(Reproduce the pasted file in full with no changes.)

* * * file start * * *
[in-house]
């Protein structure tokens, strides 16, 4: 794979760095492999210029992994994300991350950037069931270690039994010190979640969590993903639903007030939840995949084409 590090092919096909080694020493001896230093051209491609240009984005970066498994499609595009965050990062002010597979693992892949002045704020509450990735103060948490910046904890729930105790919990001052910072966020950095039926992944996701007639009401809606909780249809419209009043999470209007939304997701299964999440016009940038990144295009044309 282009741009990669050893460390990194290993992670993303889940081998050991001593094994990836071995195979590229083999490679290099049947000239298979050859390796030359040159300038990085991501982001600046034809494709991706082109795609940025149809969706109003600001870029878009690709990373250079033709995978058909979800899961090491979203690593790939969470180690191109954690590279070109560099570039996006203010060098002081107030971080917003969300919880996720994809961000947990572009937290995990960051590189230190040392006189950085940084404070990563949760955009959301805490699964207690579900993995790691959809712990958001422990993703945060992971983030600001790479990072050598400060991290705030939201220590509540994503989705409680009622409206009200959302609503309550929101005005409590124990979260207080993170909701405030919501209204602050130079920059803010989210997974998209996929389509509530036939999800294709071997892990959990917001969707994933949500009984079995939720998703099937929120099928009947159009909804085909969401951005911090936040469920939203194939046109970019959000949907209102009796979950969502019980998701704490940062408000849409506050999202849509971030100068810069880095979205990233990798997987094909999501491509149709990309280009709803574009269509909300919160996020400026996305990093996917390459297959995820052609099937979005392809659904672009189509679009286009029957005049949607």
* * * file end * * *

[in-house]
């Protein structure tokens, strides 16, 4: 794979760095492999210029992994994300991350950037069931270690039994010190979640969590993903639903007030939840995949084409 590090092919096909080694020493001896230093051209491609240009984005970066498994499609595009965050990062002010597979693992892949002045704020509450990735103060948490910046904890729930105790919990001052910072966020950095039926992944996701007639009401809606909780249809419209009043999470209007939304997701299964999440016009940038990144295009044309 282009741009990669050893460390990194290993992670993303889940081998050991001593094994990836071995195979590229083999490679290099049947000239298979050859390796030359040159300038990085991501982001600046034809494709991706082109795609940025149809969706109003600001870029878009690709990373250079033709995978058909979800899961090491979203690593790939969470180690191109954690590279070109560099570039996006203010060098002081107030971080917003969300919880996720994809961000947990572009937290995990960051590189230190040392006189950085940084404070990563949760955009959301805490699964207690579900993995790691959809712990958001422990993703945060992971983030600001790479990072050598400060991290705030939201220590509540994503989705409680009622409206009200959302609503309550929101005005409590124990979260207080993170909701405030919501209204602050130079920059803010989210997974998209996929389509509530036939999800294709071997892990959990917001969707994933949500009984079995939720998703099937929120099928009947159009909804085909969401951005911090936040469920939203194939046109970019959000949907209102009796979950969502019980998701704490940062408000849409506050999202849509971030100068810069880095979205990233990798997987094909999501491509149709990309280009709803574009269509909300919160996020400026996305990093996917390459297959995820052609099937979005392809659904672009189509679009286009029957005049949607």